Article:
Monday, November 30, 2009

making butter experiment

My daughter and I made some bread for a science experiment - you know, yeast, infusion and chemical reactions, etc (yes, I know I am a (big) nerd). Rosemary Garlic bread if anyone is curious..

When we got finished, my daughter said it needed butter which brought us to science experiment #2 – One that I had never done before.

Turns out that it is ridiculously easy to make butter when you aren’t being forced to use a churn by your parents. I bet that adds a level of difficulty or at least boredom.

Time required for full effect – about 10 minutes (excluding the 6-12 hours of leaving the cream out of the fridge)

Items needed:
• Small container of heaver whipping cream
• A clean jar with a lid – we used a miracle whip jar
• Some salt, rosemary or anything else if you want flavored butter

Leave heavy whipping cream out on the counter for 6-12 hours (gross I know.. but imagine in pioneer days), pour into a jar and add a bit of salt or other flavoring (for taste only).

Shake in a jar for 3 minutes (about one shake per second). The goal of the shaking is not to mix the ingredients but rather to slam the milk against one end of the jar repetitively. This breaks the protein bonds and allows the butter to separate. So one slam of the milk per second for 3 minutes.


Notice the milky substance. That is where ‘buttermilk’ comes from. You pour that off (save it if you want) while talking about buttermilk pancakes and buttermilk ranch dressing.

Pour a bit of warm water and give one shake to rinse the butter. Pour that off and enjoy.


Additional discussions:
• If you were to shake the jar for a while longer than 3 minutes, you could actually make whipped cream instead of butter.
• You can do this experiment starting with whole milk but it takes a LOT longer than three minutes. My grandmother told me that I had cheated starting with cream :-)
• Almost all of our parents\grandparents used to do this for eating instead of learning which I think makes the experiment more personal. My kid was so excited to talk to my grandmother after this and she actually had an old butter churn that she showed us.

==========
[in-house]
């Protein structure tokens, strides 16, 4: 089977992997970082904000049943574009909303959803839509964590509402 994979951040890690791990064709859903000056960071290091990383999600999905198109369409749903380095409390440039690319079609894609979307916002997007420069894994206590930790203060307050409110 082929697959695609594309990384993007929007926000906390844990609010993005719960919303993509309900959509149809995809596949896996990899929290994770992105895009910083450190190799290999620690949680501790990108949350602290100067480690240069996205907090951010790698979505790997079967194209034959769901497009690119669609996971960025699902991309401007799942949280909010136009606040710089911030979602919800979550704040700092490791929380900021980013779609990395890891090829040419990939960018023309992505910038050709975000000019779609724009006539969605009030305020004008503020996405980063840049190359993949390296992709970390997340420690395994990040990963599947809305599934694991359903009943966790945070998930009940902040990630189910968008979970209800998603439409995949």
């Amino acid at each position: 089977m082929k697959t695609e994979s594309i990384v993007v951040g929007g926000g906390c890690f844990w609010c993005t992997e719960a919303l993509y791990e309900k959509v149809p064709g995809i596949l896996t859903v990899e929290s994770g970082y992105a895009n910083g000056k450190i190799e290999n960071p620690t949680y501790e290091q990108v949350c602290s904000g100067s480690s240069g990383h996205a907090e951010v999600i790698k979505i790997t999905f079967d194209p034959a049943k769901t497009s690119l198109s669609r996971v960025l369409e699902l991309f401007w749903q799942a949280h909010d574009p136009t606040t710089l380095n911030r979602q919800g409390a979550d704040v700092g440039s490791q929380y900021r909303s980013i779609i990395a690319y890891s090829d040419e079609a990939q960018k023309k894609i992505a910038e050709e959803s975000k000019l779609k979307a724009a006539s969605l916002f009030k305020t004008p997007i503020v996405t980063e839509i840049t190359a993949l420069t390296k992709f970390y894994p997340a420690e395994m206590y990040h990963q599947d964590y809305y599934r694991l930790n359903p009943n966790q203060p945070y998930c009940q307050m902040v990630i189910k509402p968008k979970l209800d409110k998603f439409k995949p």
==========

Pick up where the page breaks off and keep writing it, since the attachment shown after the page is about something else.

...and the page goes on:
One word of warning:
My daughter who had been so excited said upon tasting the butter “it just tastes like real butter”. We had to talk about how real butter was what we just made and that manufacturers imitate what we did. It blew her mind.

Have fun with this easy experiment.

Sunday, November 29, 2009

celery experiment - how plants drink

Time required for full effect – overnight

Materials required – a new stalk of celery with leaves on it, a glass, water and food coloring

The payoff – color the water red (or blue) , cut the bottom of the celery stick as shown. put celery in the water as if it were a flower. Overnight, the celery sucks up the colored water staining the veins and the leaves.

Suggested discussions:

Preparation: how do plants grow? They need light from the sun, carbon dioxide (which we breathe out remember) from the air but they also need water and nutrients from the ground.

The roots take in water and capillary action draws that nutrient-rich water up through the veins (show them the bottom of the celery stick and notice the holes)

and just like blood in your body, that water goes all over the plant. Up through the stalk (or trunk) and through the leaves.

Put celery in the water and leave overnight for this as proof of the discussion:

Once the experiment is done, talk about how our food grows in the ground. What do you think happens if trash or chemicals are in the ground we grow food in?